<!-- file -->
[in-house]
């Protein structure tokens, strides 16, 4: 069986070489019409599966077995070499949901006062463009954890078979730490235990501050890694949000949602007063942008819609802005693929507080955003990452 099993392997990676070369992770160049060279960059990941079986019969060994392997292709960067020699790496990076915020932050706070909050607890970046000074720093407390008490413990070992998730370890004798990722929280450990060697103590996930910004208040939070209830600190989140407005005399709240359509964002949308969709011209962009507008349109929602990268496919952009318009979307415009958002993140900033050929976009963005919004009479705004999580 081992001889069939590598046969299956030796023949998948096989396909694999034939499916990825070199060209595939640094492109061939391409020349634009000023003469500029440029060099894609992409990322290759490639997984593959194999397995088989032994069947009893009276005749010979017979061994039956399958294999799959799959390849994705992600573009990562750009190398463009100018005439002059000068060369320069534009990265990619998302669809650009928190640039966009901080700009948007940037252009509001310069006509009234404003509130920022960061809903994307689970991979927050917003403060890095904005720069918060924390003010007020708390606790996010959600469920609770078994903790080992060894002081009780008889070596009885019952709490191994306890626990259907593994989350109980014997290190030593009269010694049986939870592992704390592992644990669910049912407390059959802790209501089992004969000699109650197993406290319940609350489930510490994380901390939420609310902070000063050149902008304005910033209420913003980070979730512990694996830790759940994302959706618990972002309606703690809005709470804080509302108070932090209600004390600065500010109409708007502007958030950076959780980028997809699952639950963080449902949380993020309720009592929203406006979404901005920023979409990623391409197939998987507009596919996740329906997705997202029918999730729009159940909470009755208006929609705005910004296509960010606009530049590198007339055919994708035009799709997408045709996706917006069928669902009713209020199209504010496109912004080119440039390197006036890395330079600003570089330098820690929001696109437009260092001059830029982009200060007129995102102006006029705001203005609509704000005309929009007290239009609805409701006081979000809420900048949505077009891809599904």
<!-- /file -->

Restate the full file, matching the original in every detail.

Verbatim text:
[in-house]
């Protein structure tokens, strides 16, 4: 069986070489019409599966077995070499949901006062463009954890078979730490235990501050890694949000949602007063942008819609802005693929507080955003990452 099993392997990676070369992770160049060279960059990941079986019969060994392997292709960067020699790496990076915020932050706070909050607890970046000074720093407390008490413990070992998730370890004798990722929280450990060697103590996930910004208040939070209830600190989140407005005399709240359509964002949308969709011209962009507008349109929602990268496919952009318009979307415009958002993140900033050929976009963005919004009479705004999580 081992001889069939590598046969299956030796023949998948096989396909694999034939499916990825070199060209595939640094492109061939391409020349634009000023003469500029440029060099894609992409990322290759490639997984593959194999397995088989032994069947009893009276005749010979017979061994039956399958294999799959799959390849994705992600573009990562750009190398463009100018005439002059000068060369320069534009990265990619998302669809650009928190640039966009901080700009948007940037252009509001310069006509009234404003509130920022960061809903994307689970991979927050917003403060890095904005720069918060924390003010007020708390606790996010959600469920609770078994903790080992060894002081009780008889070596009885019952709490191994306890626990259907593994989350109980014997290190030593009269010694049986939870592992704390592992644990669910049912407390059959802790209501089992004969000699109650197993406290319940609350489930510490994380901390939420609310902070000063050149902008304005910033209420913003980070979730512990694996830790759940994302959706618990972002309606703690809005709470804080509302108070932090209600004390600065500010109409708007502007958030950076959780980028997809699952639950963080449902949380993020309720009592929203406006979404901005920023979409990623391409197939998987507009596919996740329906997705997202029918999730729009159940909470009755208006929609705005910004296509960010606009530049590198007339055919994708035009799709997408045709996706917006069928669902009713209020199209504010496109912004080119440039390197006036890395330079600003570089330098820690929001696109437009260092001059830029982009200060007129995102102006006029705001203005609509704000005309929009007290239009609805409701006081979000809420900048949505077009891809599904």